Global clearing houses are regulated by a college of supervisors drawn from across the countries where the central counterparty’s (CCP) clients are based. So when a CCP is forced to draw down heavily from its members’ default fund after losses suffered by a single private trader, supervisors are likely to have something to say about it.
In September 2018, Nasdaq Clearing members were left nursing losses of €107 million ($122 million) when an independent commodity trader clearing his own account at the Swedish operations of the CCP saw his bet that the spread between Nordic and German electricity futures would narrow blow up in his face.
Leaders at rival exchanges have already questioned the membership criteria and level of scrutiny that Nasdaq applied to monitor Einar Aas, the direct clearing member who caused the losses. Now, national regulators are asking the same questions.
Of course, market participants are more than happy to give their views on what regulators ought to do.
In the aftermath of the Nasdaq debacle, firms operating in the industry advanced a raft of theories suggesting how such a default could be avoided in the future. As well as improved auction processes, they cite deficiencies in margin methodologies, fresh examination of skin-in-the-game at CCPs, and the need to avoid commingling default funds for exchange-traded derivatives (ETDs) concentrated in small markets that are more prone to volatility alongside default funds for more liquid products.
However, the consensus among national regulators canvassed by Risk.net following the Nasdaq default is that, having reviewed the clearing houses they oversee, no overarching changes to existing rules such as closeout periods for margin need to be imposed by supervisors. Instead, they want CCPs to consider a wide range of factors when assessing the risk posed by a clearing member.
The specific rules for clearing membership of a CCP were essential for the Nasdaq incident. It was therefore not a structural CCP problemA Bafin spokesman
While acknowledging that investigation of the case continues, the findings so far have led German financial supervisor Bafin to believe that membership criteria were the primary cause of the failure at Nasdaq.
A Bafin spokesman says: “The specific rules for clearing membership of a CCP were essential for the Nasdaq incident. It was therefore not a structural CCP problem.” The regulator says that based on the information known in the case, it has reviewed CCPs under its jurisdiction “to rule out comparable incidents”.
Some in the industry think the Einar Aas loss was an accident waiting to happen and could have affected any clearing house, because margin methodologies lag changes in market structure. Even before the events at Nasdaq, there were 13 significant initial margin breaches in listed derivatives markets in the six months leading up to September 2018. Yet in cleared over-the-counter contracts there were none during that period.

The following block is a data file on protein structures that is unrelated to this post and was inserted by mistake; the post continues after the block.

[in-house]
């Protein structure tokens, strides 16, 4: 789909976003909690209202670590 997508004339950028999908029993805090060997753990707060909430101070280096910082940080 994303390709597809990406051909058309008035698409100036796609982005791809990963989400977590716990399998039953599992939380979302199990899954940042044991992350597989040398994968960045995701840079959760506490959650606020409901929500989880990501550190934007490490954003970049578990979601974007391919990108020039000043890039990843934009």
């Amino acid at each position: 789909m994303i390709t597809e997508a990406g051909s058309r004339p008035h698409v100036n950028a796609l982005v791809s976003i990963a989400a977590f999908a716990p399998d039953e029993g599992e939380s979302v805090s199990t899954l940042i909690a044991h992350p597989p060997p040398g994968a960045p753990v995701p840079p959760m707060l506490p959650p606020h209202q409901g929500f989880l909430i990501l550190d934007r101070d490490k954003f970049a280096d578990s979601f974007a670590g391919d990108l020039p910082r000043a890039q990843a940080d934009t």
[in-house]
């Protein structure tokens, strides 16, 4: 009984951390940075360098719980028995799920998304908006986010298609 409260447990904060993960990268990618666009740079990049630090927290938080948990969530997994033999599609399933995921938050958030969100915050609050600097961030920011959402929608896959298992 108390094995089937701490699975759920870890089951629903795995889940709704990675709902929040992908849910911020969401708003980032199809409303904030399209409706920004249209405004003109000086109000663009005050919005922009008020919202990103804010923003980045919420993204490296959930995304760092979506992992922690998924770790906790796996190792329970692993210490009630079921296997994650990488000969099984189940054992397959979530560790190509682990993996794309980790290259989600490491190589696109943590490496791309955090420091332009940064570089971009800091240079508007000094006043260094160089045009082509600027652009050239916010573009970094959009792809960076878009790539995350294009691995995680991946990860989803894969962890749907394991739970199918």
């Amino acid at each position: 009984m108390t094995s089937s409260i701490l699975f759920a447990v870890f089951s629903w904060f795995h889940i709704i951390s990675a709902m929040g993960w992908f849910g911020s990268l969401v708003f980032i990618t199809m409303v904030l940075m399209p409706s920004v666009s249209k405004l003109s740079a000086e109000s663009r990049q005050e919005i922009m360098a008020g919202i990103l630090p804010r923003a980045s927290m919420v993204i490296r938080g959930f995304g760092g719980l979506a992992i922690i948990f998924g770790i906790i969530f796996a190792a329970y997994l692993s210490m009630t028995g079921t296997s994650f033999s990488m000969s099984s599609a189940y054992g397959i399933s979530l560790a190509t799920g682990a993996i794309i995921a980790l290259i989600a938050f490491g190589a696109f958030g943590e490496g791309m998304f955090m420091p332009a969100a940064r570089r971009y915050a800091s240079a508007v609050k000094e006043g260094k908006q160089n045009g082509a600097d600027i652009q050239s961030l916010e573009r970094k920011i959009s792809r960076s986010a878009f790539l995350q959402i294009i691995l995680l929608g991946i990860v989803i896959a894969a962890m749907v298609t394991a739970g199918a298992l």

JP Morgan’s head of clearing, Nick Rustad, has argued that automated trading is creating sudden spikes in volatility and the closeout periods for listed derivatives should be reconsidered. Initial margin for listed derivatives is typically calculated over a closeout period of between one and three days, compared with a minimum of five days for banks’ house accounts and up to seven days for clients for OTC contracts.
Assuming a longer period of risk would push up margin requirements. While Rustad stops short of saying clients should post more initial margin to help reduce margin breaches, he has highlighted a disparity between how CCPs calculate OTC and listed derivatives margin policy; a two-year note cleared at the CME holds 20% less margin than the equivalent OTC contract at LCH.Clearnet, for example.
But Bafin has come to the conclusion that an extension of the closeout period for listed derivatives “in the end does not prevent margin breaks. In the case of margin breaches, the cause should be investigated on a case-by-case basis. In particular, the margin model of the CCP and its calibration should be examined to determine whether any adjustments are necessary.”
Similarly, Japan’s Financial Services Agency (JFSA) thinks that – rather than focusing on close-out periods – additional margin should be collected from clearing members considered to have illiquid or concentrated positions.
A JFSA spokesman says: “Such additional margin could protect a CCP against a scenario where it may not be able to liquidate the positions of a defaulting clearing member in one day.” The agency says it has discussed the Nasdaq default with its regulated CCPs but declines to disclose further details.
In the jurisdiction in which the Nasdaq default took place, a spokesman for Sweden’s financial supervisory authority, Finansinspektionen (FI), says adjusting the margin period of risk (MPOR) for listed derivatives is “an interesting question, which is relevant to think about. However, it is too soon to make any conclusions.”
The FI says it is instead minded to consider the impact of price volatility during default management auctions due to changes in liquidity and risk appetite, as well as the number of active participants in a market. This is reflected in a FI paper published in January that spotlights CCP default management auctions.
No silver bullet
Other national regulators tell Risk.net they have engaged with the clearing community to understand what lessons can be learned from the Nasdaq incident.
A market infrastructure supervisor at another major European prudential regulator, who declined to speak on the record, says in relation to MPOR: “What is really important is that CCPs and their members look at each market individually, and assess the right period of risk for that particular market. Closeout periods should be calibrated not only according to rigorous backtesting but also using forward-looking hypothetical scenarios.”
In their guidance, the Committee on Payments and Market Infrastructures (CPMI) and the International Organization of Securities Commissions (Iosco) urge CCPs to stress-test “a spectrum of forward-looking stress scenarios in a variety of extreme, but plausible market conditions”.